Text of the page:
I'd like to kick off this new blog with some observations from the Clinton Global Initiative last week. This was my first time at the annual CGI meeting - so my goals were to mainly observe and understand how CGI works and what are some of the pressing topics on focus this year. At its core, the CGI is tackling problems on large scales - so it is of particular interest to me. (About two years ago, Dave Johnson wrote a bit about the evolution of the CGI that is worth reading).
On the night of Sep 20th, I got an opportunity to meet former U.S. President Bill Clinton as part of a Meeting/Q&A with some bloggers and journalists. The discussion was free-ranging and covered several topics. The topic that consumed much of the time was the US economy and American jobs. President Clinton spoke at length about his views and consistent with other contemporaneous interviews, emphasized three major areas that he believed should be our focus to rebuild the jobs market in the US: small businesses, manufacturing and clean energy. At face value, this appears to makes sense. Upon deeper inspection though, there is more to it than meets the eye. I will return to these three areas in a future post.
President Clinton also said that we must address what he felt were barriers for prospective employees to find jobs - limited mobility of a portion of the US workforce due to the fact that they are tied to homes they cannot move out of because they are financially underwater, and some level of skills mismatch (he cited a statistic in a recent employment report that he suggested was an indication that skills mismatches might have at least some role in explaining why some job openings are not getting filled). To address these two barriers, he talked about the need for the government to provide workable solutions for underwater homeowners (see Calculated Risk's charts showing stats on negative equity of US homeowners) and facilitate/enable more worker training. In some respects, Pres. Clinton's comments are consistent with observations in a recent IMF paper (by Nicoletta Batini et al.) on the US economy and jobs market. Data from 2009 suggests mobility of Americans was at a five decade low as of the year ending March 2009 due to the terrible housing market and underwater mortgages:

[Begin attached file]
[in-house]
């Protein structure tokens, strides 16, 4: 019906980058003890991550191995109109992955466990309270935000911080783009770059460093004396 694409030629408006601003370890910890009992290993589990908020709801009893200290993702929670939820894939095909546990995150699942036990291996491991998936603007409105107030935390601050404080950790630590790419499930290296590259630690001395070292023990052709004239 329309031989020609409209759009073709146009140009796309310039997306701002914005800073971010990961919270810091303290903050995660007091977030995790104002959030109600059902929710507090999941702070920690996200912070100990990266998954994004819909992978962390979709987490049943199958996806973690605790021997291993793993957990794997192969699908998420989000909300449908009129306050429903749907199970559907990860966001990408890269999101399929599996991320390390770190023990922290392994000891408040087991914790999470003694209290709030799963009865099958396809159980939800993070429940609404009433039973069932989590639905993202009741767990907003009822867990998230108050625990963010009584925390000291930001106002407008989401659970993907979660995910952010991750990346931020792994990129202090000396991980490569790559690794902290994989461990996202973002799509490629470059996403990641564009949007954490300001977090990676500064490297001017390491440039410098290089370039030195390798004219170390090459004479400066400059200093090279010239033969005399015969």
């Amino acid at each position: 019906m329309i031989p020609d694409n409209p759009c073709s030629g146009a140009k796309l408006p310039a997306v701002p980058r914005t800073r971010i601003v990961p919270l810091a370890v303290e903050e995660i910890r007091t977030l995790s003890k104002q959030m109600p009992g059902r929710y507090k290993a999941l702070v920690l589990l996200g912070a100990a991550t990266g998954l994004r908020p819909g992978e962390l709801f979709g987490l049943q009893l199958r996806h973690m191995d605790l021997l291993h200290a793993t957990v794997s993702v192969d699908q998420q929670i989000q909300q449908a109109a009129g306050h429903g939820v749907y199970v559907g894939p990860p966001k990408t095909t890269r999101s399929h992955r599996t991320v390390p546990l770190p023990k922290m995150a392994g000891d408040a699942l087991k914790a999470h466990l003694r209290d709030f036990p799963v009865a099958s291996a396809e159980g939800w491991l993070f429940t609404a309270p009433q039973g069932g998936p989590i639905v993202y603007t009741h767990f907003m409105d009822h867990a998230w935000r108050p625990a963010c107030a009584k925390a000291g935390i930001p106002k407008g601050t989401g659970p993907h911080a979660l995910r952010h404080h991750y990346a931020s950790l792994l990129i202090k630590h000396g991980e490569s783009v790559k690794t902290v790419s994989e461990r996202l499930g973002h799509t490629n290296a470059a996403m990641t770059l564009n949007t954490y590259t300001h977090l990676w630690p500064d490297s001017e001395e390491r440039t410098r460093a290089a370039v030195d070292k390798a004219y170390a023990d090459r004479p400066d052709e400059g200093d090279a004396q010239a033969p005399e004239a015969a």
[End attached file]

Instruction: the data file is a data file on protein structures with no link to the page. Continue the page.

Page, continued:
“In the past, people tended to move to where the jobs are,” said Assistant Treasury Secretary Alan B. Krueger, who oversees economic policy for the department. “Now it is necessary to have more of a strategy to move the jobs — and create new jobs — in areas where the people are.”
However, Mike Konczal at Rortybomb observes that:
[The IMF paper authors] find that structural unemployment is 1%-1.75%, with skills being 0.5%. That means housing hurdles run from 0.5% to 1.25% of unemployment. So that means the large majority of structural unemployment is housing related.
In my defense, we already did this test at the blog here. We ran a regression on deeply underwater homes against unemployment, similar as the IMF but with what I think is a superior instrument but felt uncomfortable including the numbers in my paper (more on that in a second).
Importantly, the IMF paper also states that "skill mismatches have been more acute in states with depressed housing markets—an interaction that is associated with even higher unemployment rates". The paper goes on to argue that the change in "structural unemployment" (as they define it) might be reversible with the right policies that increase mobility and training (I would argue that we need to act sooner rather than later though to prevent people from being out of work for years, making it much more difficult for them to re-enter the jobs market). Mike basically argues that much of this "structural unemployment" can be addressed by addressing the housing market's problems. More recently, an Economic Policy Institute (EPI) team published an analysis of whether there is a "structural unemployment" problem in the US. In "Debunking the theory of structural unemployment", EPI argues that: